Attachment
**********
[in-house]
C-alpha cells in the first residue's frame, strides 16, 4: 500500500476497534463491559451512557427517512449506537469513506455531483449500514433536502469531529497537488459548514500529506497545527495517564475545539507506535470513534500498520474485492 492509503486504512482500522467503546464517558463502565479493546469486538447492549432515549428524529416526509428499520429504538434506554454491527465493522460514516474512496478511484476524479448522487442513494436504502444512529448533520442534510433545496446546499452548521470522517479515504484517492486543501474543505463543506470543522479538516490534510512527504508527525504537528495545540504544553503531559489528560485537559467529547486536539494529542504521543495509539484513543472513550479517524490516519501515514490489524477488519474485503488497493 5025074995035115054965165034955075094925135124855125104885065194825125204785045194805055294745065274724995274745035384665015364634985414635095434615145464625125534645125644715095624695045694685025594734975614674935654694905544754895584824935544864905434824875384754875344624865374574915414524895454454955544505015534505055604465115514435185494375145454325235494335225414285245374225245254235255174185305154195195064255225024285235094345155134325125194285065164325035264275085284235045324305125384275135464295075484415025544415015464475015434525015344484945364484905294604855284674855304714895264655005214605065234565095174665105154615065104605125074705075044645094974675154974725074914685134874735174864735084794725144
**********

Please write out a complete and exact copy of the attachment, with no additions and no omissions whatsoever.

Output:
[in-house]
C-alpha cells in the first residue's frame, strides 16, 4: 500500500476497534463491559451512557427517512449506537469513506455531483449500514433536502469531529497537488459548514500529506497545527495517564475545539507506535470513534500498520474485492 492509503486504512482500522467503546464517558463502565479493546469486538447492549432515549428524529416526509428499520429504538434506554454491527465493522460514516474512496478511484476524479448522487442513494436504502444512529448533520442534510433545496446546499452548521470522517479515504484517492486543501474543505463543506470543522479538516490534510512527504508527525504537528495545540504544553503531559489528560485537559467529547486536539494529542504521543495509539484513543472513550479517524490516519501515514490489524477488519474485503488497493 5025074995035115054965165034955075094925135124855125104885065194825125204785045194805055294745065274724995274745035384665015364634985414635095434615145464625125534645125644715095624695045694685025594734975614674935654694905544754895584824935544864905434824875384754875344624865374574915414524895454454955544505015534505055604465115514435185494375145454325235494335225414285245374225245254235255174185305154195195064255225024285235094345155134325125194285065164325035264275085284235045324305125384275135464295075484415025544415015464475015434525015344484945364484905294604855284674855304714895264655005214605065234565095174665105154615065104605125074705075044645094974675154974725074914685134874735174864735084794725144